Instead, the eighteenth century saw an attenuation of the lavish old-style formalities, which were known as ‘hat honour’. In theory, men when meeting their social superiors made a deep bow, removing their headgear, with a visible flourish. Gentlemen greeting a ‘lady’ would also remove their hats with a courteous nod. For women, the comparable requirement was the low curtsey from the ‘inferior’ to the ‘superior’. Those who held their heads highest (and hatted in the case of men) the more socially elevated, since lowering the head always signalled deference. This understanding underpins the custom of addressing monarchs as ‘Your Highness’.

Illustration 1 ‘The Hopes of the Family’ (1799) shows a young man being interviewed for University admission. A don presides, wearing his mortar board, whilst the nervous applicant and his eager father, an old-fashioned country gentleman, have both doffed their hats, which they carry under their arms. An undergraduate in his gown looks on nonchalantly, his hands in pockets. Yet he too remains bare-headed in the presence of a senior member of his College. Only the applicant’s mother, who is subject to the different rules of etiquette for women, covers her head with a rustic bonnet.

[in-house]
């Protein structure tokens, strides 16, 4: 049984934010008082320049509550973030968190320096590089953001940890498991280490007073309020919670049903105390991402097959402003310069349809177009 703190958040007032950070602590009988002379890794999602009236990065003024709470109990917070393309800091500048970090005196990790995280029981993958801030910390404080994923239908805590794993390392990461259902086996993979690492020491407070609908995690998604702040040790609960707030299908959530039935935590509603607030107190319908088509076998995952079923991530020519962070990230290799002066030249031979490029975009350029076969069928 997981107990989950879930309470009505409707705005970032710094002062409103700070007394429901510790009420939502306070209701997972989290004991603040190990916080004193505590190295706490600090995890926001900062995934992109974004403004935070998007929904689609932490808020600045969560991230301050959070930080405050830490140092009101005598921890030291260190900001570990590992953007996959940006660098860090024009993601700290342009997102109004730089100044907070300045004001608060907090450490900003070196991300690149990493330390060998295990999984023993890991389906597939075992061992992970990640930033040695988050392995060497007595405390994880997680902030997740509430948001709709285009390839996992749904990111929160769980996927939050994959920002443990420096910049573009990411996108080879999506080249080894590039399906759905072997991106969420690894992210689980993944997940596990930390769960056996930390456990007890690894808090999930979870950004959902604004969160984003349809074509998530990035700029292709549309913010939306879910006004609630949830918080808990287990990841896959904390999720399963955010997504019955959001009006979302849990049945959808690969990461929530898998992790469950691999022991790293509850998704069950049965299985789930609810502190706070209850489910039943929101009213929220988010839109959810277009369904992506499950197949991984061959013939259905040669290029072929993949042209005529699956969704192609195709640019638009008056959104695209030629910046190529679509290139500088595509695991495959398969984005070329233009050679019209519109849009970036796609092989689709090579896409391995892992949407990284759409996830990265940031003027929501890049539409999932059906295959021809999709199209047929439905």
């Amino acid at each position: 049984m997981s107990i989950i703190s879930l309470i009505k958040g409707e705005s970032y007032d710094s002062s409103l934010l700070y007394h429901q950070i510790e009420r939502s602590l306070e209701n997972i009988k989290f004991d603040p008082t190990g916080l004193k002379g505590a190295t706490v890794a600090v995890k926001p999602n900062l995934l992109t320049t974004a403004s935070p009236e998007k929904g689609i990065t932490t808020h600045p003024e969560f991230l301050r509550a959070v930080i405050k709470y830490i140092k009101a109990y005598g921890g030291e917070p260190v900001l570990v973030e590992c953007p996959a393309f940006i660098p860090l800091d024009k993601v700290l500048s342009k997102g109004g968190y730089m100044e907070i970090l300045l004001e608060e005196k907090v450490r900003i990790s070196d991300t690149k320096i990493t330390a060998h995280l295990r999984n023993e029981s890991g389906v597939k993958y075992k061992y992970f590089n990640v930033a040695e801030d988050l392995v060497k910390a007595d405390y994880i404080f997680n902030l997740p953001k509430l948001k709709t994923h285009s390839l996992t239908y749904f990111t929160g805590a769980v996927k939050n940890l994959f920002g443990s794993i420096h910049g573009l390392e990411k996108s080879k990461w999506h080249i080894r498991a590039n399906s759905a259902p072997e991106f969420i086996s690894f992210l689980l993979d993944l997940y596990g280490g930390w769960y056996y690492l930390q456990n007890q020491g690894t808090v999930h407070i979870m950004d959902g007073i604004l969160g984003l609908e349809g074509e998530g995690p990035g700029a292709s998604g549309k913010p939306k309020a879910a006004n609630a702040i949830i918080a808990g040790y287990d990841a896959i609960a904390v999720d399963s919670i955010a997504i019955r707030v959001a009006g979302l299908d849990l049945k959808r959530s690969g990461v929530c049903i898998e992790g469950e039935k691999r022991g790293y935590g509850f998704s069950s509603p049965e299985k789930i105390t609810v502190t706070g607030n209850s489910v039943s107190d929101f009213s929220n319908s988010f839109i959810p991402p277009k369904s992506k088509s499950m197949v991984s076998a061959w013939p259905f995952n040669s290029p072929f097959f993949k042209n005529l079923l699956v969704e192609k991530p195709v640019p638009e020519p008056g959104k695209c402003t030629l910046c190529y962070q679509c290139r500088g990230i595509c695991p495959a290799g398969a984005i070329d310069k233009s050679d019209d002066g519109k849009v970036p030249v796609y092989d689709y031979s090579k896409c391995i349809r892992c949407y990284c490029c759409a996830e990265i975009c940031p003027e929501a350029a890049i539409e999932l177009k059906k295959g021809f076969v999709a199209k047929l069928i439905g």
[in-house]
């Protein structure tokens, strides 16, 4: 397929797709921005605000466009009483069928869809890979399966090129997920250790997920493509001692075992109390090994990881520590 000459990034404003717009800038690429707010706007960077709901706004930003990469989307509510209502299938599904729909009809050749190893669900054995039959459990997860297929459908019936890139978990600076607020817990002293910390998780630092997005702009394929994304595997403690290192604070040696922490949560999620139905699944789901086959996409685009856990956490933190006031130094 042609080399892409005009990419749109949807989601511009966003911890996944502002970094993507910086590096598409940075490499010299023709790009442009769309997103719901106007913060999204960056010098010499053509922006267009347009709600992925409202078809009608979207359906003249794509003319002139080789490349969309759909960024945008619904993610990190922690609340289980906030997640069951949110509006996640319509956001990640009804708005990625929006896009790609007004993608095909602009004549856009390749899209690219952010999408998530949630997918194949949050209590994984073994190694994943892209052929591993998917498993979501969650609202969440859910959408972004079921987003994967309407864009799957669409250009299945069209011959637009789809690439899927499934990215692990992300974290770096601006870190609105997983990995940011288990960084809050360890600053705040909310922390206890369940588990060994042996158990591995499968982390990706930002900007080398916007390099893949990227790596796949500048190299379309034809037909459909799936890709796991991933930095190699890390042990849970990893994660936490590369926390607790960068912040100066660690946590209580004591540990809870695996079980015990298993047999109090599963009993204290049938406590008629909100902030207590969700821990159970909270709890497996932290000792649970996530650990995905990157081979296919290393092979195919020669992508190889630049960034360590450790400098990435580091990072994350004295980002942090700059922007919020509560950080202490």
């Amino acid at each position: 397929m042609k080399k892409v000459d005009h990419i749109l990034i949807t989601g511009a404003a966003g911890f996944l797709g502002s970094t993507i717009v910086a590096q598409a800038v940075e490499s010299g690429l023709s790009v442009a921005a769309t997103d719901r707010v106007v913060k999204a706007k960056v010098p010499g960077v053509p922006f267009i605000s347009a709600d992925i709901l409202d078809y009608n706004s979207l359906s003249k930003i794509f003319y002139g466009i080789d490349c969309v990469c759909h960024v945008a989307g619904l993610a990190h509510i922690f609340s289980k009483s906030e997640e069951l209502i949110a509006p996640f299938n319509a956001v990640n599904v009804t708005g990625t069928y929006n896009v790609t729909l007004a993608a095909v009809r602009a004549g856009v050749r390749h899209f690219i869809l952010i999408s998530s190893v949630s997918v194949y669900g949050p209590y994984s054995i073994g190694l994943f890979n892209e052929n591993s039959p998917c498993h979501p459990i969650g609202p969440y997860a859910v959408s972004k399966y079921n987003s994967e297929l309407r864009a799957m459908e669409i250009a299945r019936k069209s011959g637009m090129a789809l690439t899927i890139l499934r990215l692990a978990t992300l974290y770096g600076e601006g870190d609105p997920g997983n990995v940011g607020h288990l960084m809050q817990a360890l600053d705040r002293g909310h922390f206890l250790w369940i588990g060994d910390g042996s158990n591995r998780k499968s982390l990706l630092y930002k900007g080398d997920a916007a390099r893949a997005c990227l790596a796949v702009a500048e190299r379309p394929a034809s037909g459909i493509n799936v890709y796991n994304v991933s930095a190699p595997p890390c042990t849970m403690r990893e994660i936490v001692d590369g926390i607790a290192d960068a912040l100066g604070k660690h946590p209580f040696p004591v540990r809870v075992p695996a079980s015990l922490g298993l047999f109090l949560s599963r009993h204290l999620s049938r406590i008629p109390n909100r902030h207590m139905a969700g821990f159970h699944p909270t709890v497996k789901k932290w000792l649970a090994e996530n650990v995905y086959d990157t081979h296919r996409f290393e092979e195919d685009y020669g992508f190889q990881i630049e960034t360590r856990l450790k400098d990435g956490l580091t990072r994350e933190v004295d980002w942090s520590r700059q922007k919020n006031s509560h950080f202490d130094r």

V0040710 A school master is sitting at a table pointing at some books

Illus 1: A gentle satire by Henry William Bunbury, entitled

The Hopes of the Family (1799) – © The Welcome Library.

In accordance with this etiquette, King Charles I on trial before Parliament in 1648 wore a high black hat throughout the proceedings. It was a signal that, as the head of state, he would not uncover for any lower authority. The answer of his republican opponents was radical. Charles I was found guilty of warfare against his own people, as a ‘tyrant, traitor and murderer’. He was decapitated, beheading the old power structure very literally and publicly.

After the Restoration of the monarchy in 1660, there was some return to the old formalities. (Or at least hopes of the same). For example, in October 1661 the naval official and MP Samuel Pepys recorded his displeasure at what he considered to be the undue pride of his manservant, who kept his hat on in the house.2 Pepys expected deference from his ‘inferiors’, whilst being ready to accord it to his own ‘superiors’. But it was not always easy to judge. In July 1663, Pepys worried that he may have offended the Duke of York, by not uncovering when the two men were walking in sight of each other in St James’s Park.3 It was a tricky decision. Failure, to doff one’s hat, when close at hand, would be rude, yet uncovering from too far away would seem merely servile.